TomTom has turned itself from small fish into the doyen of the sat-nav industry over the past few years. And it has achieved this position through producing solid, easy-to-use products that work impeccably. What’s more, every time it launches a new device, it ups the ante. Its next range of devices – the x40 range – is set to raise the bar even higher, by including Google lookup, built-in mobile data connection and a super-accurate traffic avoidance system.
It’s a tough act to follow, but one company that seems to be trying harder than most to compete is German company Navigon with a series of new products launched this year. The latest is its 2150 Max – a mid-range product with full European maps and a price that pitches it directly against the TomTom Go 730.
Its vital statistics certainly seem to match the TomTom’s, and even better it in some ways. It’s a slimmer device for starters: it’s just 19mm thick, which means it’s easier to stow away in a pocket or bag. And yet it boasts the same large 4.3in, 480 x 272 resolution touch screen.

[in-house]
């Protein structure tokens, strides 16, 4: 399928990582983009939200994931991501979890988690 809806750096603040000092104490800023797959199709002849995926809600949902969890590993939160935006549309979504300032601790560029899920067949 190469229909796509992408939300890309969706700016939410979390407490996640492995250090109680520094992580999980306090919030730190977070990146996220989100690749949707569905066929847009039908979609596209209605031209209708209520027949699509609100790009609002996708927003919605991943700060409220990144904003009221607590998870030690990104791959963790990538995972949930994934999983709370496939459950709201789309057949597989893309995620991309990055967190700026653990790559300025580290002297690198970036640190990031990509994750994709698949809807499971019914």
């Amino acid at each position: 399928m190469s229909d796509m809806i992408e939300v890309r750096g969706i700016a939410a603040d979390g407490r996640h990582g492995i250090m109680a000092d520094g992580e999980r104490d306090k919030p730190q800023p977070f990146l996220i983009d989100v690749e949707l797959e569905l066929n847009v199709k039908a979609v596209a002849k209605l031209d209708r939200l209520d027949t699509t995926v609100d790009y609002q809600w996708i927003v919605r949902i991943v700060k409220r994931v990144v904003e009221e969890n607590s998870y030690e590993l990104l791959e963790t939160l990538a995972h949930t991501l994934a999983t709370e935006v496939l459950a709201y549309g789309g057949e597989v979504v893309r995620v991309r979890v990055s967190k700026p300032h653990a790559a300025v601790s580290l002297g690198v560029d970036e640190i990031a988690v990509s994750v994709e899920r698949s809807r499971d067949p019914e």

A quick glance through the specifications reveals an equally impressive line-up of features. As well as full European mapping for 40 countries, you get Bluetooth for making and receiving phone calls hands-free, there are speed camera alerts preinstalled, plus TMC traffic capability. Neatly, the receiver is built into the unit, and the aerial is combined with the car charger cable, cutting down on cabin clutter. This also makes the system much easier to pack away at the end of a journey – a boon for anyone living in an area where leaving evidence of a sat-nav visible in your car overnight is an invitation for a smashed window the next morning.
It’s an elegant solution, though it’s worth noting that in order to activate traffic alerts in the UK you have to pay an additional £40 (this gets you a lifetime subscription). That’s a bit mean, not to mention inconvenient, especially when you consider that TomTom’s traffic enabled devices come with that subscription included and ready to go.